Lara Beaven of Inside EPA reports that the House Appropriations Committee intends to give EPA every dollar it has requested to implement its ambitious and wide-ranging plan for addressing the ubiquitous "forever" chemicals known collectively as PFAS.

That EPA plan was presented in a PFAS Road Map released only about eight months ago. It calls for the regulation of PFAS by pretty much every division of EPA.

The PFAS Road Map was always going to take longer to implement than many may have hoped. But, as EPA announced in the Road Map, there are "significant gaps" in the science necessary to make reasoned regulatory decisions about many PFAS.

On the one hand, it is totally appropriate for the Appropriations Committee to know when EPA will deliver the proposed PFAS regulations Congress is paying EPA to develop.

On the other hand, it won't help anyone if EPA shoots before it aims in response to pressure from Congress.

Less than two weeks ago, we all learned that EPA has already deviated from the PFAS Road Map by issuing new health advisory levels for certain PFAS ahead of the finalization of EPA's PFAS Toxicity Assessment and the establishment of actual drinking water standards for any PFAS.

The PFAS Road Map had called for EPA to publish new health advisory levels only for two groups of PFAS that didn't yet have health advisory levels while it worked toward the finalization of enforceable drinking water standards.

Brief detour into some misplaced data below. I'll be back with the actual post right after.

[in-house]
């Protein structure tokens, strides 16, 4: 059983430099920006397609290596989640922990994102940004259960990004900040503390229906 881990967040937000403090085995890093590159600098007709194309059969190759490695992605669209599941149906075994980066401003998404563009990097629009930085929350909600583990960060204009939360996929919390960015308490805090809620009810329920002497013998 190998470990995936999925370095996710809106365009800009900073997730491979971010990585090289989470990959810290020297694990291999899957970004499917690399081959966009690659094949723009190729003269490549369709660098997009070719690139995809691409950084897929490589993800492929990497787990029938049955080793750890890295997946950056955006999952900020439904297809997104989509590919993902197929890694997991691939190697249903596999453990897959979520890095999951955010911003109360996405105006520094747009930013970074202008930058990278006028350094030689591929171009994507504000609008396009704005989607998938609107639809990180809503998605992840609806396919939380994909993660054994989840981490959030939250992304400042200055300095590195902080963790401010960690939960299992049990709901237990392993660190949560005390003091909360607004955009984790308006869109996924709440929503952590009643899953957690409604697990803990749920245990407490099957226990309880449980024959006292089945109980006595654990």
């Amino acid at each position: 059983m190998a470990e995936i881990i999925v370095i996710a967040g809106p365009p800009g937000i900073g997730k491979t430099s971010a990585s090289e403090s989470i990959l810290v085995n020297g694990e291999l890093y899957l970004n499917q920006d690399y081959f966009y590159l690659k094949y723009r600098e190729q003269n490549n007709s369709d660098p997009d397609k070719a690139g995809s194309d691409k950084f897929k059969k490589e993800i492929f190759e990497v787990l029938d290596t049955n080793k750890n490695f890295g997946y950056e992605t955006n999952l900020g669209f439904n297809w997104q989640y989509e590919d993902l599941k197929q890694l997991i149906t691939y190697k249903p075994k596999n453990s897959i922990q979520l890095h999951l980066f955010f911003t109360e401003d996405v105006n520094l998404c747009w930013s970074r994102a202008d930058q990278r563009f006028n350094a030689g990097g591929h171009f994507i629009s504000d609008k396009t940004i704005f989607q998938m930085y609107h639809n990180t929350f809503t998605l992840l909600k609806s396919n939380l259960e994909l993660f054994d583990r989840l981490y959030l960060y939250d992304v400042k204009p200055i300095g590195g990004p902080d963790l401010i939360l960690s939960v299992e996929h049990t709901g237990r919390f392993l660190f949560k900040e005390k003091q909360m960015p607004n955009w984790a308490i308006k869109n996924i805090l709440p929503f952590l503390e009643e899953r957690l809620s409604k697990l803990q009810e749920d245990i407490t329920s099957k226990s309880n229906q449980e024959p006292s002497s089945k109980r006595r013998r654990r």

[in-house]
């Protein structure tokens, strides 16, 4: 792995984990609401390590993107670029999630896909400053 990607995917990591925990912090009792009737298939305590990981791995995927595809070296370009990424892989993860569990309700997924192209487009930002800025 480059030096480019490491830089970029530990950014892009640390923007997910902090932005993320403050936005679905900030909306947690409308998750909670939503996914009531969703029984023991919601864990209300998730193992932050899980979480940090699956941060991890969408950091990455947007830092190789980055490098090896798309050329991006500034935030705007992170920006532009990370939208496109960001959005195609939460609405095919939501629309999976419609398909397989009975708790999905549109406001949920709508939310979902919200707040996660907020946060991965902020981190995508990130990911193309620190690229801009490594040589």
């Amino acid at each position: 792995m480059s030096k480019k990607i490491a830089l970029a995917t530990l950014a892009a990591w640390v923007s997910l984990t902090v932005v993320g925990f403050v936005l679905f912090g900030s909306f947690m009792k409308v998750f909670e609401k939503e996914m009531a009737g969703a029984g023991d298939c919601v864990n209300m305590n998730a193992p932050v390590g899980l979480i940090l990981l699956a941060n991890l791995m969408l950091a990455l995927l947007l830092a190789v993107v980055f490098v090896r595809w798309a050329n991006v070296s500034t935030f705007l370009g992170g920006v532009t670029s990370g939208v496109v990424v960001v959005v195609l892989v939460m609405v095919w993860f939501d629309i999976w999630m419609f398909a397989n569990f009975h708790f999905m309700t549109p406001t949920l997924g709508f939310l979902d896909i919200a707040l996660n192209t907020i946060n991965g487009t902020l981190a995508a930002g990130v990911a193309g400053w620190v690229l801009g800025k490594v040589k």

Instead EPA decided to dramatically decrease the Obama Administration EPA health advisory levels for certain PFAS that already had them and to do so before finalizing its PFAS Toxicity Assessment. Some of the new health advisory levels are so low that they can't be reliably detected.

Hopefully EPA will thoughtfully and realistically respond to the Appropriation Committee's demand that it provide more information on how the funds it has requested, and will be provided, will be used to reach the many milestones specified in EPA's PFAS Road Map, and when.

And then hopefully Congress and everyone else will give EPA the time necessary to fill the "significant gaps" in the science necessary to regulate PFAS so we can all be confident in the result.

The committee says it appreciates EPA's focus on PFAS, particularly as outlined in the agency's FY22 PFAS spend plan, which the committee required EPA to develop in its previous spending legislation. But, the FY23 report language says, "the spend plan fails to make connections to key goals and deadlines highlighted in the PFAS roadmap." Therefore, EPA "is directed to submit a PFAS spend plan for fiscal year 2023 that specifies how the Agency plans to allocate fiscal year 2023 funds in connection to the items identified in the PFAS Strategic Roadmap." The report language does not give a date by which the committee expects the agency's FY23 PFAS spend plan.

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